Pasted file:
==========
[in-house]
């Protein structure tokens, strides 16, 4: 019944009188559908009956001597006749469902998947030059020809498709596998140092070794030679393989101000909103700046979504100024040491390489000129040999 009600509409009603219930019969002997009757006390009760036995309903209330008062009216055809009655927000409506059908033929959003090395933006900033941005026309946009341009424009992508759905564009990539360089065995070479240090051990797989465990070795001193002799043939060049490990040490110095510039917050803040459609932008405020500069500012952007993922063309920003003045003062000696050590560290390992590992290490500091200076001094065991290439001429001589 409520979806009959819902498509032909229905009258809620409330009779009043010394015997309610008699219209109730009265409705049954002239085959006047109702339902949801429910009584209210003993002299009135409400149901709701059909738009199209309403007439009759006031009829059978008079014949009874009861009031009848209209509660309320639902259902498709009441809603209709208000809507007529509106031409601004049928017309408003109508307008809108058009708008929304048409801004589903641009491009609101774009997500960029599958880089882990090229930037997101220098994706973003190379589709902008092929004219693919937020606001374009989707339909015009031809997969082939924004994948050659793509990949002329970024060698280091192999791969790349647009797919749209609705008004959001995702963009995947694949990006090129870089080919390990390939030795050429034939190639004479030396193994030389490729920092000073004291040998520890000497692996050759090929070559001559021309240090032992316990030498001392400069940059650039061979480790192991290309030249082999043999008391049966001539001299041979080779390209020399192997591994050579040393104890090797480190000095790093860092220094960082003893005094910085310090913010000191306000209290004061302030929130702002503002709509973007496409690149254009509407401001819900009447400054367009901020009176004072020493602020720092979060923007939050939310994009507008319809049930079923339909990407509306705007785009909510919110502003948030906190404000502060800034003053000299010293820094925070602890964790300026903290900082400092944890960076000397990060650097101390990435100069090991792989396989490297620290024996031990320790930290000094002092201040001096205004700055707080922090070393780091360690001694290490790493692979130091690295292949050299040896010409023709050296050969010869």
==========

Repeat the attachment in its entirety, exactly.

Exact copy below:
[in-house]
């Protein structure tokens, strides 16, 4: 019944009188559908009956001597006749469902998947030059020809498709596998140092070794030679393989101000909103700046979504100024040491390489000129040999 009600509409009603219930019969002997009757006390009760036995309903209330008062009216055809009655927000409506059908033929959003090395933006900033941005026309946009341009424009992508759905564009990539360089065995070479240090051990797989465990070795001193002799043939060049490990040490110095510039917050803040459609932008405020500069500012952007993922063309920003003045003062000696050590560290390992590992290490500091200076001094065991290439001429001589 409520979806009959819902498509032909229905009258809620409330009779009043010394015997309610008699219209109730009265409705049954002239085959006047109702339902949801429910009584209210003993002299009135409400149901709701059909738009199209309403007439009759006031009829059978008079014949009874009861009031009848209209509660309320639902259902498709009441809603209709208000809507007529509106031409601004049928017309408003109508307008809108058009708008929304048409801004589903641009491009609101774009997500960029599958880089882990090229930037997101220098994706973003190379589709902008092929004219693919937020606001374009989707339909015009031809997969082939924004994948050659793509990949002329970024060698280091192999791969790349647009797919749209609705008004959001995702963009995947694949990006090129870089080919390990390939030795050429034939190639004479030396193994030389490729920092000073004291040998520890000497692996050759090929070559001559021309240090032992316990030498001392400069940059650039061979480790192991290309030249082999043999008391049966001539001299041979080779390209020399192997591994050579040393104890090797480190000095790093860092220094960082003893005094910085310090913010000191306000209290004061302030929130702002503002709509973007496409690149254009509407401001819900009447400054367009901020009176004072020493602020720092979060923007939050939310994009507008319809049930079923339909990407509306705007785009909510919110502003948030906190404000502060800034003053000299010293820094925070602890964790300026903290900082400092944890960076000397990060650097101390990435100069090991792989396989490297620290024996031990320790930290000094002092201040001096205004700055707080922090070393780091360690001694290490790493692979130091690295292949050299040896010409023709050296050969010869």